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Beethoven “message to the future” to be communicated tonight at UB when Dover Quartet performs third concert in the Slee Cycle

*Postponed due to high winds

Beethoven “message to the future” to be communicated tonight at UB when Dover Quartet performs third concert in the Slee Cycle.

The UB Music Department presents the award-winning Dover Quartet tonight, March 8, in Lippes Concert Hall in Slee Hall on SUNY at Buffalo’s North Campus at 7:30 p.m.  Joel Link & Bryan Lee, violin; Milena Pajaro-van de Stadt, viola; and Camden Shaw, cello, will play, in order, music defined as “early, late, and middle period” Beethoven: his Quartet in D Major, Op. 18, No. 3; the “Grosse Fuge,” Op. 133, and the Quartet in F Major, Op. 59, No. 1.

$15 general admission; $10 seniors/UB community/non-UB students; UB students free with valid ID. Tickets available at the door. Call 645-2921 or visit http://www.slee.buffalo.edu/

Over his lifetime, Beethoven’s music changed dramatically. So called “early” Beethoven (before 1800) sounds a lot like Mozart and Haydn (with whom Beethoven studied, but only briefly, because Beethoven didn’t take direction from others very well). And his collection of string quartets known as “Opus 18” was published as a group of six, because that’s the way it was done in the late 1700s. If you like Mozart and Haydn (and who doesn’t), you’ll like tonight’s first work on tonight’s program at Slee Hall (7:30 p.m. start), Beethoven’s Quartet in D, written in 1799.

It was in Beethoven’s “middle period” (in the early 1800s) where he started to stretch the boundaries of “classical” music. This is time of his groundbreaking “Eroica” and 5th Symphonies as his music became more emotionally complex. This is what most people think of when they think “Beethoven.” So, after about a seven year break from the Opus 18, Beethoven came back to string quartets in 1806 when his friend, the Russian ambassador Count Rasumovsky, commissioned three quartets which would (hopefully) use Russian themes. Not only did Beethoven admit to speaking with the Russian ambassador on more than one occasion, they were great friends, and the Opus 59 collection, dedicated to the Count, is known as “the Rasumovsky quartets.” So if you say “I like Beethoven” (and who doesn’t), then you will like the Quartet in F, Op. 59, No. 1 which closes tonight’s program in good spirits.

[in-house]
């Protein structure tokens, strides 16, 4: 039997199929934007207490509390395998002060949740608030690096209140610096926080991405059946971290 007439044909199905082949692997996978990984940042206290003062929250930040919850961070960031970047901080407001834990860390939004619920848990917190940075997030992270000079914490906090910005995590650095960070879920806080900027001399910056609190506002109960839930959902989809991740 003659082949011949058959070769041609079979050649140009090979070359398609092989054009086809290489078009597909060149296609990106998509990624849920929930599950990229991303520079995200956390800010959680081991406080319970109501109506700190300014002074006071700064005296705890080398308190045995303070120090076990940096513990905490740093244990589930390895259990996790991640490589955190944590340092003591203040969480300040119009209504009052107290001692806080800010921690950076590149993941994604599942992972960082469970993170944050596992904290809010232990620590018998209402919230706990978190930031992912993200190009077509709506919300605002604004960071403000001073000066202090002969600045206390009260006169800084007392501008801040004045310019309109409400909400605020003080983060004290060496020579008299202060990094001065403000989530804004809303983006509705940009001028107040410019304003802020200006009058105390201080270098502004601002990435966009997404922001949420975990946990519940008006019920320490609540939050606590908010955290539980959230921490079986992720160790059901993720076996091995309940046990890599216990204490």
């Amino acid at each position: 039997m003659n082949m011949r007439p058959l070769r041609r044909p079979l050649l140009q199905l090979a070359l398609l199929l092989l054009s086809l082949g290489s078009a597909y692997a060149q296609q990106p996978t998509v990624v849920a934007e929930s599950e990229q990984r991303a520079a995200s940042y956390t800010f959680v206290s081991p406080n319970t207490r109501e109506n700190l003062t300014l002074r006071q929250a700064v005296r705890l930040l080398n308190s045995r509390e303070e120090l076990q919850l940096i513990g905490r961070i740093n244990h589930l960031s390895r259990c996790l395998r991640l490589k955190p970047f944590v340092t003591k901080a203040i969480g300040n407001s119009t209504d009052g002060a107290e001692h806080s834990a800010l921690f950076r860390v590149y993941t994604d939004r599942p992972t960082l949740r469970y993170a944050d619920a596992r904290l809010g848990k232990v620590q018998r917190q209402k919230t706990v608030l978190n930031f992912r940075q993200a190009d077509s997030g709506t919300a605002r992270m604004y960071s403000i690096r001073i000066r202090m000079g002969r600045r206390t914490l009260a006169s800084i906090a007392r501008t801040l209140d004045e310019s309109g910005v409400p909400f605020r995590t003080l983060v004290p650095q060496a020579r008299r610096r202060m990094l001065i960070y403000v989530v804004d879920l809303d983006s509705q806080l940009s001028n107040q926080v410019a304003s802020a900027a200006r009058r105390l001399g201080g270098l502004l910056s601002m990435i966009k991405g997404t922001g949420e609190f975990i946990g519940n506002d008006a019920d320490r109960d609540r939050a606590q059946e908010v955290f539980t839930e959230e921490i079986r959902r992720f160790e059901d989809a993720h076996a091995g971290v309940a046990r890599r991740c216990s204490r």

But what of that second piece of music which will be played tonight? After a break of almost twenty years, Beethoven finally came back to the string quartet form, and in the early 1820s he composed his quartets numbered 12 through 16. These are known as his “late style” quartets. Originally the finale to his String Quartet No. 13 in B-flat major (1825) was a “great fugue” known by its German name “Grosse Fuge.”

At the time, performers, friends, and his publisher told him it was too much for audiences of the time. “Cattle!” “Asses!” were Beethoven’s responses, but ultimately he agreed to write an alternate ending to his Opus 130 and publish the fugue separately as Opus 133.